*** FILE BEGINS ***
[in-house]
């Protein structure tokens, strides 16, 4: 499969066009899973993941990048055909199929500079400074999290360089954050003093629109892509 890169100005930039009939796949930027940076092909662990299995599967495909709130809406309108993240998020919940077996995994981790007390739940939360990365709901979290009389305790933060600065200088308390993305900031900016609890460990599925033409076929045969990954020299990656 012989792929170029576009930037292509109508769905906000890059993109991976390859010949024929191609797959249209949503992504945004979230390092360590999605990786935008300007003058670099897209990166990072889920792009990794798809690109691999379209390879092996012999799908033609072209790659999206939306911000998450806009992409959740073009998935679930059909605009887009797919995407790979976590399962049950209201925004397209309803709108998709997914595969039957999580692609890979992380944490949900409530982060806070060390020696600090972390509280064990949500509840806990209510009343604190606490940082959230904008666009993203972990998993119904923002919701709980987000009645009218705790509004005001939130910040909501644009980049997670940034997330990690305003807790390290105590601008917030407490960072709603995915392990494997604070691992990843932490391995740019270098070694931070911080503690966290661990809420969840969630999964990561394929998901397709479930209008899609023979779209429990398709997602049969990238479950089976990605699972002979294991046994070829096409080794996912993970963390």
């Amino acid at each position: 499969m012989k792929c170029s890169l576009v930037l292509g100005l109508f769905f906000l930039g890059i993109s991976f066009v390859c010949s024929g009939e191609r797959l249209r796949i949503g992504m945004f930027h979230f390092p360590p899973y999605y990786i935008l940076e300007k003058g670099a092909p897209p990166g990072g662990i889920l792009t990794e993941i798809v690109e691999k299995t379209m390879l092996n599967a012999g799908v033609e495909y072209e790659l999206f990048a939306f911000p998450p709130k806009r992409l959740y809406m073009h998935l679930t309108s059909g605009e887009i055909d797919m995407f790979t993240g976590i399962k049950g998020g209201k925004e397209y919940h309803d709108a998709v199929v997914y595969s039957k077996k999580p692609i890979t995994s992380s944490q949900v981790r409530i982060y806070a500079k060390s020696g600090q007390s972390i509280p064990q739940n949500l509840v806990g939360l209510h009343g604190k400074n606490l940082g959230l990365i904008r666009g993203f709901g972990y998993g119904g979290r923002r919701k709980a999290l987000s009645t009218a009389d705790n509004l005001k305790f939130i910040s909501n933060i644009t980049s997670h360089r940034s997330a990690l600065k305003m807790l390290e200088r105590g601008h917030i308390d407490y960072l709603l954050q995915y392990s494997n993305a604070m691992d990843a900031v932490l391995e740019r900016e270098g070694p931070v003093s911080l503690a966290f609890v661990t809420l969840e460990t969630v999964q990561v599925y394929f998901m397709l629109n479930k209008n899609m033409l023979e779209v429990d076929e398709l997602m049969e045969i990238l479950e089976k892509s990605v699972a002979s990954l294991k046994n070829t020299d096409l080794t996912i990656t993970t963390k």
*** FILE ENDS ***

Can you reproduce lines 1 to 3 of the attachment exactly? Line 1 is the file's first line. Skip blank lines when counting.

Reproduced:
[in-house]
């Protein structure tokens, strides 16, 4: 499969066009899973993941990048055909199929500079400074999290360089954050003093629109892509 890169100005930039009939796949930027940076092909662990299995599967495909709130809406309108993240998020919940077996995994981790007390739940939360990365709901979290009389305790933060600065200088308390993305900031900016609890460990599925033409076929045969990954020299990656 012989792929170029576009930037292509109508769905906000890059993109991976390859010949024929191609797959249209949503992504945004979230390092360590999605990786935008300007003058670099897209990166990072889920792009990794798809690109691999379209390879092996012999799908033609072209790659999206939306911000998450806009992409959740073009998935679930059909605009887009797919995407790979976590399962049950209201925004397209309803709108998709997914595969039957999580692609890979992380944490949900409530982060806070060390020696600090972390509280064990949500509840806990209510009343604190606490940082959230904008666009993203972990998993119904923002919701709980987000009645009218705790509004005001939130910040909501644009980049997670940034997330990690305003807790390290105590601008917030407490960072709603995915392990494997604070691992990843932490391995740019270098070694931070911080503690966290661990809420969840969630999964990561394929998901397709479930209008899609023979779209429990398709997602049969990238479950089976990605699972002979294991046994070829096409080794996912993970963390």
């Amino acid at each position: 499969m012989k792929c170029s890169l576009v930037l292509g100005l109508f769905f906000l930039g890059i993109s991976f066009v390859c010949s024929g009939e191609r797959l249209r796949i949503g992504m945004f930027h979230f390092p360590p899973y999605y990786i935008l940076e300007k003058g670099a092909p897209p990166g990072g662990i889920l792009t990794e993941i798809v690109e691999k299995t379209m390879l092996n599967a012999g799908v033609e495909y072209e790659l999206f990048a939306f911000p998450p709130k806009r992409l959740y809406m073009h998935l679930t309108s059909g605009e887009i055909d797919m995407f790979t993240g976590i399962k049950g998020g209201k925004e397209y919940h309803d709108a998709v199929v997914y595969s039957k077996k999580p692609i890979t995994s992380s944490q949900v981790r409530i982060y806070a500079k060390s020696g600090q007390s972390i509280p064990q739940n949500l509840v806990g939360l209510h009343g604190k400074n606490l940082g959230l990365i904008r666009g993203f709901g972990y998993g119904g979290r923002r919701k709980a999290l987000s009645t009218a009389d705790n509004l005001k305790f939130i910040s909501n933060i644009t980049s997670h360089r940034s997330a990690l600065k305003m807790l390290e200088r105590g601008h917030i308390d407490y960072l709603l954050q995915y392990s494997n993305a604070m691992d990843a900031v932490l391995e740019r900016e270098g070694p931070v003093s911080l503690a966290f609890v661990t809420l969840e460990t969630v999964q990561v599925y394929f998901m397709l629109n479930k209008n899609m033409l023979e779209v429990d076929e398709l997602m049969e045969i990238l479950e089976k892509s990605v699972a002979s990954l294991k046994n070829t020299d096409l080794t996912i990656t993970t963390k």